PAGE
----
Nick Toti’s “Digital Gods”- Season Two, Transmission Four
For those readers who have been following Digital Gods since the beginning, the DIY auteur Zachary Oberzan isn’t a new discovery. I covered his work at length in one of my first articles for this column, choosing him for the simple reason that his work embodies everything that this column stands for. He’s independent in ways that would shame Steven Soderbergh and his movies are so singular that the idea even imitating them seems impossible. This singularity comes at a price, though. Oberzan’s movies (with the possible exception of his widely publicized first feature, Flooding with Love for The Kid) remain regrettably underseen. Unlike many lesser filmmakers, he struggles to even have his work featured in film festivals, relegating it to the no man’s land online self-distribution and whatever random public screenings he can manage to occasionally scrape together. This is a shame because audiences should be subjected (by force if necessary and as often as possible) to the extraordinary pleasures of an Oberzan picture.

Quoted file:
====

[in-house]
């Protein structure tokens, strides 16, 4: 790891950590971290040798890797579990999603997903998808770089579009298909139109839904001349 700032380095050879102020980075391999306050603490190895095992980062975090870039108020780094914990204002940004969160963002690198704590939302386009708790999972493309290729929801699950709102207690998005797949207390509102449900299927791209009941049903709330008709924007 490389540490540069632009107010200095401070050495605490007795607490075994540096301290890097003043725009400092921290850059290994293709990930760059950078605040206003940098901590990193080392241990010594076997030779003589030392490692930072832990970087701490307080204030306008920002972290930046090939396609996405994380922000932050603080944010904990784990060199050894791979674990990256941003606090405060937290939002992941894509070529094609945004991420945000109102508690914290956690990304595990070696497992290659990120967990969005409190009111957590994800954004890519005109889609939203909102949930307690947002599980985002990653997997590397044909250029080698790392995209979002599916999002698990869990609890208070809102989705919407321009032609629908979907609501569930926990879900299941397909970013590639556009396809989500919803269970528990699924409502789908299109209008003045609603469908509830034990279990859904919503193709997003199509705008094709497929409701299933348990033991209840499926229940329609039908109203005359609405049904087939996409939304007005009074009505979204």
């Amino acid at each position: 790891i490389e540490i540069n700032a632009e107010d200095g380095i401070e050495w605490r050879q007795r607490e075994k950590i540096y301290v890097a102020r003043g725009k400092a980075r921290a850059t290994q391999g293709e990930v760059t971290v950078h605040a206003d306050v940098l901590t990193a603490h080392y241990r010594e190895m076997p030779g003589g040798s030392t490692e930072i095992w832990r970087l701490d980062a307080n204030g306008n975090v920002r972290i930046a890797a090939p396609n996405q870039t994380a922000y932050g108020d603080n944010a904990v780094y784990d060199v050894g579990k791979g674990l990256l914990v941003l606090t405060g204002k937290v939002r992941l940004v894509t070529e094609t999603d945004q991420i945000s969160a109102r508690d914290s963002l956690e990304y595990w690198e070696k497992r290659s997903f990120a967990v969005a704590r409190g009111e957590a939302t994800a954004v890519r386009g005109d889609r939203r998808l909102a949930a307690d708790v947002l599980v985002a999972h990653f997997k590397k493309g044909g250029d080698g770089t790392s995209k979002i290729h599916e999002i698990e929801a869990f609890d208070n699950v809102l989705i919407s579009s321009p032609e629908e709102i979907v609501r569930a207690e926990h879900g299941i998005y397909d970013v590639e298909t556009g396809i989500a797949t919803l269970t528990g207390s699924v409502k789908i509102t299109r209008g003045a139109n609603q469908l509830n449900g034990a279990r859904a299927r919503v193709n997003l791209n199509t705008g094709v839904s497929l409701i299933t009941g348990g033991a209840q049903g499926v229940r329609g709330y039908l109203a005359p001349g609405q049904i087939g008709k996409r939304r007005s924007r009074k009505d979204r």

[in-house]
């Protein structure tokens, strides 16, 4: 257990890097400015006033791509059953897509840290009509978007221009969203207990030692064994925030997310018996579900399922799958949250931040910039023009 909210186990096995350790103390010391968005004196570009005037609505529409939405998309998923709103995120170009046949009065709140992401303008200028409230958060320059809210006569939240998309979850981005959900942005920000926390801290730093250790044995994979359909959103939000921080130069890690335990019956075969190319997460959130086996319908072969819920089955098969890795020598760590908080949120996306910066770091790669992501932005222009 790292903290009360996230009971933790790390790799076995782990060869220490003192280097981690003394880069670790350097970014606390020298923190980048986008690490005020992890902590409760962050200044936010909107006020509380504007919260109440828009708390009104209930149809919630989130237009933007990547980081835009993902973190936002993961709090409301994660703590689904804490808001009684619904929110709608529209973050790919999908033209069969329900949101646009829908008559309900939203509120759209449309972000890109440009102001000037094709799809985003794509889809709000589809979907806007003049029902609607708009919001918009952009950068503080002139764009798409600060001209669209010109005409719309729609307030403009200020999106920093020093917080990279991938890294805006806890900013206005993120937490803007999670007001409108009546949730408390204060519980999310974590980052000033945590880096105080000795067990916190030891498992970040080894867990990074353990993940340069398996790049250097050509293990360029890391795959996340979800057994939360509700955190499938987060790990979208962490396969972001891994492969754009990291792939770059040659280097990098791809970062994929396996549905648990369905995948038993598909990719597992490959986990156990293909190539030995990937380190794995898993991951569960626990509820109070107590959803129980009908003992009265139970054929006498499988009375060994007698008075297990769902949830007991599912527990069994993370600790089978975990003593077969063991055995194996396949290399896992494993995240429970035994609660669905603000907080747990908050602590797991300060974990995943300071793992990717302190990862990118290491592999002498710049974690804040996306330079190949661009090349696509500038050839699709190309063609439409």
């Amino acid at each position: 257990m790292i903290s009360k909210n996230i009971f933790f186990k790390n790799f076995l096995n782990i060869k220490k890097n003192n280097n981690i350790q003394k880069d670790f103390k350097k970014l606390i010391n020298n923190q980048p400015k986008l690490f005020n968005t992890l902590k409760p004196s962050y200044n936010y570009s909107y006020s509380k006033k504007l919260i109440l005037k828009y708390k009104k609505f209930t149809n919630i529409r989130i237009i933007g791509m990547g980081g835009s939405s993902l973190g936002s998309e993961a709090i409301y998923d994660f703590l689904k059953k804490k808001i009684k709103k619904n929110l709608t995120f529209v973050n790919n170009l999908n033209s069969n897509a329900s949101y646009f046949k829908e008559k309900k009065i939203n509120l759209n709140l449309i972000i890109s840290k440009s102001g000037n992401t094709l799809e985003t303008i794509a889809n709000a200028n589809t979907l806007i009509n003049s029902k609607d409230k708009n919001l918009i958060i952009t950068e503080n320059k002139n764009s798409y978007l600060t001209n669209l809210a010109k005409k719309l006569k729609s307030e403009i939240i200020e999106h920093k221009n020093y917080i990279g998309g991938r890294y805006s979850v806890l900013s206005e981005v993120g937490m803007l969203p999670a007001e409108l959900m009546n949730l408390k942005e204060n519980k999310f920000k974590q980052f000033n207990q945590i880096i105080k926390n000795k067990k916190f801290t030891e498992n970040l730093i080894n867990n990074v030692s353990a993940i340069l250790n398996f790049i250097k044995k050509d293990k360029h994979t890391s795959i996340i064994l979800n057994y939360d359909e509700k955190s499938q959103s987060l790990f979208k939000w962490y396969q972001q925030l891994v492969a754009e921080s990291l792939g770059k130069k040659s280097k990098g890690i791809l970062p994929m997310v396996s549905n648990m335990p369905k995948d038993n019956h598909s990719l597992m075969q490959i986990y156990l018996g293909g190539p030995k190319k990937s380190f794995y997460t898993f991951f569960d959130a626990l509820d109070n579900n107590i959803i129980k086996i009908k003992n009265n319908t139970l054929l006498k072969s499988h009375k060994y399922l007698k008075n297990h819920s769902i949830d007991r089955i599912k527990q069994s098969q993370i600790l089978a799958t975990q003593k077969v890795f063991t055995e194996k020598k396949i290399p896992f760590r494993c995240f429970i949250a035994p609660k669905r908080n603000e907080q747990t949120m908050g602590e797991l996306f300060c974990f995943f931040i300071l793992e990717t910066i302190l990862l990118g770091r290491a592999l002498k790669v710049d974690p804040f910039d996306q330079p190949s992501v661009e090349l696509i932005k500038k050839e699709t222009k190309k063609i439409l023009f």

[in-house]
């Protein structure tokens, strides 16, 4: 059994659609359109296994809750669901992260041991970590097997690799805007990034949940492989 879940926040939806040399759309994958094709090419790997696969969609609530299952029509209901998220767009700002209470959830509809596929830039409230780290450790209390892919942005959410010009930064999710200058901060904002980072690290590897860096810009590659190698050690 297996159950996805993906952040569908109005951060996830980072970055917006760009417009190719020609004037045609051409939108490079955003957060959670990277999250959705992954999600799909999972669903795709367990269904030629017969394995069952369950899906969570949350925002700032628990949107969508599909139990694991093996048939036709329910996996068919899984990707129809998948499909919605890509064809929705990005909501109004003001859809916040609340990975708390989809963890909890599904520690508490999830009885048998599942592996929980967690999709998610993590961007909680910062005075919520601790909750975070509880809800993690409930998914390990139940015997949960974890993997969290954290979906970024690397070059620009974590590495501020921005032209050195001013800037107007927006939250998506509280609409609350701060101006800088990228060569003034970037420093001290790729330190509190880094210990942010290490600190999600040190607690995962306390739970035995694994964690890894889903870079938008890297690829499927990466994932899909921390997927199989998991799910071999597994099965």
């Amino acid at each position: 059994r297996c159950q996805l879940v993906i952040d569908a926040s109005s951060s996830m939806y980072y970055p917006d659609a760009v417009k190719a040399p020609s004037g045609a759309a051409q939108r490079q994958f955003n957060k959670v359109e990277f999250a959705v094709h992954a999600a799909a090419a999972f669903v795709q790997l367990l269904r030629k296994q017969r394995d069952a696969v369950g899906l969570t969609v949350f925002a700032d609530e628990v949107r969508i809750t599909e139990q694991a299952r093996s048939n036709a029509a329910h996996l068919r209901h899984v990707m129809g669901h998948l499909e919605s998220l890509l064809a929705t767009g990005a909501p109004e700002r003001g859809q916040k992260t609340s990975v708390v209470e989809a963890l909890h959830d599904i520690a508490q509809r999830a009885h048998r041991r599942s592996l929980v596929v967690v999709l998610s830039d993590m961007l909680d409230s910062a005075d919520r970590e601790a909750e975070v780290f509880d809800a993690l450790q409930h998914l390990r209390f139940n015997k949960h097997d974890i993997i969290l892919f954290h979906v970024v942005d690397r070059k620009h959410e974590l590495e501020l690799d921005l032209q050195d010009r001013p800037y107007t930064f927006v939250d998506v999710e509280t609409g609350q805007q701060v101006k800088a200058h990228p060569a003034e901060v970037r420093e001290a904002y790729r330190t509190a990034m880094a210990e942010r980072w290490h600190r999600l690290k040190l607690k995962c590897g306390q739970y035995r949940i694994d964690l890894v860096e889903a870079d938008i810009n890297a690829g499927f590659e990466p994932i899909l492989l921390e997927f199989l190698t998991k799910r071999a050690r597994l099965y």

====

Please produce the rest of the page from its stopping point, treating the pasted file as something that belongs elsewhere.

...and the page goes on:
I say all this as a justification for once again returning to the Oberzan well. My previous article served as an overview of his career, but there’s since been a new development. Recently, Oberzan finished and released his newest feature, The Great Pretender. I had seen an unfinished cut of this work when I wrote the previous article, but, now that I’ve seen the finished movie, I feel that it deserves its own special attention.
A special mention should be made of the creative support that Antwerp’s deSingel art center provided The Great Pretender. All of Oberzan’s features blend theater and cinema in ways that often require the space and sponsorship of an organization like deSingel. Without their involvement it is unlikely this movie would have been made. It’s a good reminder that even the most independent artists often need a community to support and help realize their visions.